Hello! It’s me again. Back a lot earlier than I expected, and all because a funny thing happened on the way to the Forum. Literally. My wife Anne and I were well on our way with friends for a quick visit to the Stratford Festival when Premier Doug Ford dropped his last-minute bombshell that will affect municipal elections in many parts of Ontario, including Muskoka. In the twinkling of an eye I went from launching one of the largest municipal campaigns in the history of Muskoka, to wrapping the whole thing up and putting it in mothballs.
My first reaction was deep disappointment. I was primed to go. Initially, as many of you will remember, I was opposed to the election at-large of the District Chair in Muskoka as, in my view, it would create a Super Mayor. However, when it became fact and my friend Gord Adams decided to run for District Chair, with a platform to eliminate all the lower-tier municipalities and have a single-governance structure for all of Muskoka, something I oppose for a myriad of reasons, I saw it as a golden opportunity to present an option for real municipal reform that was closer to the people, rather than further away.
Ironically, I wanted to do many of the things that Premier Ford has espoused. I wanted to cut the number of municipal councillors at least in half. I wanted to take a sharp knife to the fat and duplication at the District Government level and I wanted to return services such as roads and planning to local municipalities where the needs and priorities of their people are best known and where politicians can be held most accountable. I wanted to make municipal governance in Muskoka more effective, more efficient and more accountable. To achieve this, I believed I needed a mandate well beyond that of 22 District Councillors, some of whom, at least at this point in time, are more than comfortable with the status quo. I continue to believe that.
And so when a reporter asked me yesterday, hours after the Ford announcement, if I would still seek the District Chair under the old system where he or she would be appointed by members of the District Council, I said no. I have been there and know how that works. Under the current system I could not win and even if I did I would have no mandate for change.
I am sure that John Klinck, the current District Chair, in spite of his crocodile tears at the cancellation of the election of the Muskoka Chair at-large, is chortling in his beer knowing that he now only has to get twelve votes to keep him in his comfortable office for another four years. And he is good at that. I have little doubt that he has already contacted candidates who have filed for District Council, offered his support and even offered to facilitate contact with District staff. He is pro at that. But at the end of the day, it will be the same old, same old. Anything to make councillors feel comfortable and secure. Back to the status quo.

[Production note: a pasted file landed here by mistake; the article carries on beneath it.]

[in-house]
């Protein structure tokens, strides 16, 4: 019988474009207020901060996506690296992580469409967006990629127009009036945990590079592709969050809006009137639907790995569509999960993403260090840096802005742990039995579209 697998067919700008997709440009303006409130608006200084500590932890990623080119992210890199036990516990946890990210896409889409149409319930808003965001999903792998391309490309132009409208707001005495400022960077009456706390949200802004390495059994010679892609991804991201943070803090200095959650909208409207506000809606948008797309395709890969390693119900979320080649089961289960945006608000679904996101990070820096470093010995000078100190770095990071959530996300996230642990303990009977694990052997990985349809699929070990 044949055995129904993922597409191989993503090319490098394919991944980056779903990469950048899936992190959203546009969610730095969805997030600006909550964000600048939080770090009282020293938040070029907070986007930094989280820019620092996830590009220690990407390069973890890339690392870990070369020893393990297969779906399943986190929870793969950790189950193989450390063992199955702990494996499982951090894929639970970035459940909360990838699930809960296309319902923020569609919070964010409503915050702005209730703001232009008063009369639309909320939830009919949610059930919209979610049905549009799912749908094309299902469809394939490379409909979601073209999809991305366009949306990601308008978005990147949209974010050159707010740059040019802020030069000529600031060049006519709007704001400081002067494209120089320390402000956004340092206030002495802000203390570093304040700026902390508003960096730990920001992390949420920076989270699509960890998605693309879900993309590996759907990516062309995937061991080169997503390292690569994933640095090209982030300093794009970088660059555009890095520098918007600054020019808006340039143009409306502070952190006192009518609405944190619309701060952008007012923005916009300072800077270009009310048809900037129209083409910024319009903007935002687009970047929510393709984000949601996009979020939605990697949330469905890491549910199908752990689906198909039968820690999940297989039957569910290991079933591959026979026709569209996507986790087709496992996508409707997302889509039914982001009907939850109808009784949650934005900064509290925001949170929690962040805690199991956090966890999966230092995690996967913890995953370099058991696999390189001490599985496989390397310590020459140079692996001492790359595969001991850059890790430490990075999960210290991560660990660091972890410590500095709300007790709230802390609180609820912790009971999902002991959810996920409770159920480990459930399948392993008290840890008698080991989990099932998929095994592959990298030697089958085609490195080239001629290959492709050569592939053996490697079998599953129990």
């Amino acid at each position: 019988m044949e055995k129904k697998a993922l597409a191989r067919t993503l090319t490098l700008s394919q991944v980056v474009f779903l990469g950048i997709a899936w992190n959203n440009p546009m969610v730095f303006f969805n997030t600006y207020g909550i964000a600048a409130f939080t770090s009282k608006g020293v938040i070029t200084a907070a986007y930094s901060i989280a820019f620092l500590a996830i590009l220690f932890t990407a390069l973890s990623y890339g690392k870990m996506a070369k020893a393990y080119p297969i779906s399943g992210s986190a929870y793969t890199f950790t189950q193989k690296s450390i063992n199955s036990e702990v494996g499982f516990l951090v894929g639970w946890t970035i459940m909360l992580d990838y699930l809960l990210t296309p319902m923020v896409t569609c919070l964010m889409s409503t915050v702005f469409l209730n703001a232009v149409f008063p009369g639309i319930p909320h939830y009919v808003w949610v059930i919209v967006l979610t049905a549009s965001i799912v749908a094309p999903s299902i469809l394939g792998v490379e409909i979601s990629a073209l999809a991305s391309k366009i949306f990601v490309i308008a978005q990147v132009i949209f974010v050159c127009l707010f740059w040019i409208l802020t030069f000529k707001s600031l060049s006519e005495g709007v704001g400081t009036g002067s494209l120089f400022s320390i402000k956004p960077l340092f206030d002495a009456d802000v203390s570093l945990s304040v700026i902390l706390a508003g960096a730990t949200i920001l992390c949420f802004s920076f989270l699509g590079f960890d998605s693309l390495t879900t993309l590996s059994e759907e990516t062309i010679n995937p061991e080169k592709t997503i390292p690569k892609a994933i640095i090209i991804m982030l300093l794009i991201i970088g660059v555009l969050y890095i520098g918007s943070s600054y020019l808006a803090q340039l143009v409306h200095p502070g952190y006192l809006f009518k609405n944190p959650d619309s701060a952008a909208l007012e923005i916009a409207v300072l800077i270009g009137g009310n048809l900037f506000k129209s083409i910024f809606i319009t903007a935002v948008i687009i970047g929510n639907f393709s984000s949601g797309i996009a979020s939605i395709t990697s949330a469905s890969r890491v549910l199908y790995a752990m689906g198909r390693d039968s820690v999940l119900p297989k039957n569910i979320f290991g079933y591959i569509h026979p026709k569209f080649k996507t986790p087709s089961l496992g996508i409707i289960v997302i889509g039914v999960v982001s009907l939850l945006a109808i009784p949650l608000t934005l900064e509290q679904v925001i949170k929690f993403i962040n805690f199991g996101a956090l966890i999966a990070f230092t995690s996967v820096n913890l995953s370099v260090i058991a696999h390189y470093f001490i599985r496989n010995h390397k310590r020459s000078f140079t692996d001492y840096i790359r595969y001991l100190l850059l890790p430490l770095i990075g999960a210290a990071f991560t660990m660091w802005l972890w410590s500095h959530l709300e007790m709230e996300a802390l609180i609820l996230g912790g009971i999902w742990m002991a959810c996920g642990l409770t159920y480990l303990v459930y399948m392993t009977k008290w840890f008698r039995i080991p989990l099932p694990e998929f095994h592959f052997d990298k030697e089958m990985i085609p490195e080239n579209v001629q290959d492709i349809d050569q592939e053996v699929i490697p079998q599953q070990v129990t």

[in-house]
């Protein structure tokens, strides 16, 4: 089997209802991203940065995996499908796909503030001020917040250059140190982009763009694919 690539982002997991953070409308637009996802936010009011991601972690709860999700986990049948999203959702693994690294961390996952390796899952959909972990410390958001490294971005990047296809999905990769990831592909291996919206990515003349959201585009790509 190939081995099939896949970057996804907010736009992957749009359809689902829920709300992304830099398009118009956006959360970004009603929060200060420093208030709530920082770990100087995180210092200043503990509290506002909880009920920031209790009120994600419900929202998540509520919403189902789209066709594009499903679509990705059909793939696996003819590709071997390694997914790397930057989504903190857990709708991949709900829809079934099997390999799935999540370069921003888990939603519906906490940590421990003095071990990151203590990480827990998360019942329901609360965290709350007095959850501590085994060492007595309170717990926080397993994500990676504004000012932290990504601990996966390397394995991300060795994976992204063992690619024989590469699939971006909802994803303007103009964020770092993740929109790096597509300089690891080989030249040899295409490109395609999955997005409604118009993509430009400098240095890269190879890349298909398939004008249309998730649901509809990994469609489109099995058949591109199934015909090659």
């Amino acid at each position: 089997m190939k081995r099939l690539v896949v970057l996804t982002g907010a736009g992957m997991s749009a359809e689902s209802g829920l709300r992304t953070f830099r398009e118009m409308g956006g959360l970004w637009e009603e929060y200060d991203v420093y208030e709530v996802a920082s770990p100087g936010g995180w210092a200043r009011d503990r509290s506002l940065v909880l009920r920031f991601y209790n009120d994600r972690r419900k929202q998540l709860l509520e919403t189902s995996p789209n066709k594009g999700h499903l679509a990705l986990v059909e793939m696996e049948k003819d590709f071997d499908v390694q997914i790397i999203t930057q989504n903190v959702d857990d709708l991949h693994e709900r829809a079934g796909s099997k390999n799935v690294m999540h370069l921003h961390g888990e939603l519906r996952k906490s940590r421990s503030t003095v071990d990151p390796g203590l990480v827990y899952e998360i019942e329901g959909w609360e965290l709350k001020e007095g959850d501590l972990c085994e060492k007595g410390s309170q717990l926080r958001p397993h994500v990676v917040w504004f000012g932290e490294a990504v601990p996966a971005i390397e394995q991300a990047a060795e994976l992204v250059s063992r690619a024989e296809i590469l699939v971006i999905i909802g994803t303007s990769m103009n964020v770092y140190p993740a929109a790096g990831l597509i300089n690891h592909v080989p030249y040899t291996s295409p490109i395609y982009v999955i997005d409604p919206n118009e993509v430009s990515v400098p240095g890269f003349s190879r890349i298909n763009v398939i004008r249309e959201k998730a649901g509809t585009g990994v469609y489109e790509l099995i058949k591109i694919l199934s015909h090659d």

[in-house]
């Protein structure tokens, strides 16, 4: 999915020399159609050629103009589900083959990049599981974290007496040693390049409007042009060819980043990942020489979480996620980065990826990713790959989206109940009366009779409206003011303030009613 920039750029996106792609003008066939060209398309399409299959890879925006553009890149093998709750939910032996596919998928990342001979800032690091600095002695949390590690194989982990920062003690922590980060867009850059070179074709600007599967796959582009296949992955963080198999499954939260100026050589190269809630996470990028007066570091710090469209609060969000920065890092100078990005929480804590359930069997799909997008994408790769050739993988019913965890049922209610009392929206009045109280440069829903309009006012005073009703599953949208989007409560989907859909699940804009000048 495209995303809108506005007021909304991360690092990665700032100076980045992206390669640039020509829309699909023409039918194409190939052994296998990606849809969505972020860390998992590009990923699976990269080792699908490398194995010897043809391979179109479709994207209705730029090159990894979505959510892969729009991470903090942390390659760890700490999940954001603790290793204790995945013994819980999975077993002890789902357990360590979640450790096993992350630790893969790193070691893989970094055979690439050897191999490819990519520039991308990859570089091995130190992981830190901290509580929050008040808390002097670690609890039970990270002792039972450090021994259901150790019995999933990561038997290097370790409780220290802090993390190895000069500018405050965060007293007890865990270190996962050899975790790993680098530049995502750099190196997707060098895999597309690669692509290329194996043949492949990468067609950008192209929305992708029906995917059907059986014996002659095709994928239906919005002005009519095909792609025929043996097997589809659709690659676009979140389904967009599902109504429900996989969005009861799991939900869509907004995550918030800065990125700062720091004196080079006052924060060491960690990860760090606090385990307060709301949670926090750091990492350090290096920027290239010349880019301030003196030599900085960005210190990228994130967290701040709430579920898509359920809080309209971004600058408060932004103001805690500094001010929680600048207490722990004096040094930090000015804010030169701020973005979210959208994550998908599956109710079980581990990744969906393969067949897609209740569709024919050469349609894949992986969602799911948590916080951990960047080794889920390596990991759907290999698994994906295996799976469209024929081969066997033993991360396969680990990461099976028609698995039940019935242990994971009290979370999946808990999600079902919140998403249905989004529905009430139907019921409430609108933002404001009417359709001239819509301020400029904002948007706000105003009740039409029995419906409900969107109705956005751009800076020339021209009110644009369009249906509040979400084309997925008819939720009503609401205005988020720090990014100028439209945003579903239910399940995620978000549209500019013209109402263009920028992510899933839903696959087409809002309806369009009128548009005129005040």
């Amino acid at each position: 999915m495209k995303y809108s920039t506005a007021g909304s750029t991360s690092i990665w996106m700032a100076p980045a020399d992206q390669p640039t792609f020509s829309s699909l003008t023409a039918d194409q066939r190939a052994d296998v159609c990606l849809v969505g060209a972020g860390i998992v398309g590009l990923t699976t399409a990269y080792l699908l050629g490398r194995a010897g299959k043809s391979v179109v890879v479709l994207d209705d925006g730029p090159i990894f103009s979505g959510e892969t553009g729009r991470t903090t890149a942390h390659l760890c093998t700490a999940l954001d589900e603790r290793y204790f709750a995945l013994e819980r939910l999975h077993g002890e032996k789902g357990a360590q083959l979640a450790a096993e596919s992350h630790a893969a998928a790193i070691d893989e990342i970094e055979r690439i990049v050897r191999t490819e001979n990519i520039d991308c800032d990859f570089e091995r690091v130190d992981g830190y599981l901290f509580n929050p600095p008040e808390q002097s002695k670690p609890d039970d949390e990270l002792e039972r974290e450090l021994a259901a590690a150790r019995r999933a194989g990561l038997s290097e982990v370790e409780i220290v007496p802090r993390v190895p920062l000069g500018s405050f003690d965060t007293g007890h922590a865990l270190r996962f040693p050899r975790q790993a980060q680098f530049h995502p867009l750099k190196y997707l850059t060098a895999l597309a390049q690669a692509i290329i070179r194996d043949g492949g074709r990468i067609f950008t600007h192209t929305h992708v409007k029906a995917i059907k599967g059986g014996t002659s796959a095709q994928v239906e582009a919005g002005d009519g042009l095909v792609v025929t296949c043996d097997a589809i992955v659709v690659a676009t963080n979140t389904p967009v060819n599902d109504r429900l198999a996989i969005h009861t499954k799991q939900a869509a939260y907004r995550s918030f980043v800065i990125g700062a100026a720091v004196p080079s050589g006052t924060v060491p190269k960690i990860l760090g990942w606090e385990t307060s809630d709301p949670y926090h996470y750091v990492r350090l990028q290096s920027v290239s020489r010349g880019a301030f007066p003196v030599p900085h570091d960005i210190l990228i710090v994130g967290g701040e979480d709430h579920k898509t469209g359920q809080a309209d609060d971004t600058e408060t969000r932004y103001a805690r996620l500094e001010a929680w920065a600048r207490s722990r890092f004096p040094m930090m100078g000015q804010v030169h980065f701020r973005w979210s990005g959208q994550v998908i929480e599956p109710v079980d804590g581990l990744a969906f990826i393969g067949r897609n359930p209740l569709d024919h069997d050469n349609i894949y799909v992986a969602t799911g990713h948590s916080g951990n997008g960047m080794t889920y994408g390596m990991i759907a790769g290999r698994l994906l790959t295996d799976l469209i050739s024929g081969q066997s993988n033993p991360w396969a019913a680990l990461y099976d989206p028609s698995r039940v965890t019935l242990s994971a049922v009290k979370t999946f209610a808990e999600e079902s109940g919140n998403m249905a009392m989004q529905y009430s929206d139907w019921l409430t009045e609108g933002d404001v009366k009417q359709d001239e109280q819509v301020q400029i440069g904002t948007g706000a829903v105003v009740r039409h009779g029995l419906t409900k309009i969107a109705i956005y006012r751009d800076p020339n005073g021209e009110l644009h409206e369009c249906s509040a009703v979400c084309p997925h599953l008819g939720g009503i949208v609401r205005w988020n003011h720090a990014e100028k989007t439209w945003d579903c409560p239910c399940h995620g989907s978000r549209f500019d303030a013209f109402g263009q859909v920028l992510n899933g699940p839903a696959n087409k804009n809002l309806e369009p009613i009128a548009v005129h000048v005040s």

Well, that was yesterday and today I am looking at things slightly differently, thanks to a number of emails and telephone calls and, in particular, to a chat with an old friend, an enlightened municipal politician, who pointed out the silver lining in Premier Ford’s announcement.
The silver lining is this: when it comes to municipal governance, Doug Ford is not a fan of the status quo. He has thrown down the gauntlet in a dramatic, Ford-like way, by suddenly cutting the number of councillors in Toronto by half and postponing the election at-large of Regional/District Chairs who are currently appointed until his government has reviewed Regional and District government in Ontario. Like him or hate him, he is the Premier of Ontario and he has served notice that change is coming.
With municipal election campaigns now underway, candidates for election to District Council have an opportunity to demonstrate whether they will embrace real change or wait until it is thrust upon them. Voters on the other hand, will be able to demand change from a bureaucratic nightmare of almost 600 employees and a District budget of more than $160 million.
There are 22 seats up for election to the Muskoka District Council. Only two of them, one in Gravenhurst and one in Lake of Bays have been filled by acclamation, leaving 39 candidates to fill the remaining 20 seats. To this end, the municipal election period can become an effective forum to debate real change in how Muskoka is governed. One can be sure that Premier Ford will be watching. After all, he has a cottage in Huntsville and he actually has a vote! He will surely not think that Muskoka should have twice as many elected councillors as Toronto and he will certainly want to see a more compact and efficient delivery of public services that is as close to the people who receive them as possible. And remember, he can change things with the flick of his wrist.
There is, therefore, a real opportunity to alter the balance of power on District Council to a commitment for real change and for genuine reform of municipal governance. To accomplish that, all we need to do is to elect the right councillors who will be strong advocates for reform; people who want to lead the changes and not have them made for them.
If we can make that happen, then it may be a new ball game when it comes to choosing the next Chair of Muskoka. John Klinck, after eight years in that office, has clearly demonstrated that he is not an effective agent of change. With a strong reform-minded Council, he may not have the support he needs to serve another term. That would provide an opportunity for new and enlightened leadership for real change at the District level. After all, one need only count to 12.
Something to think hard about.
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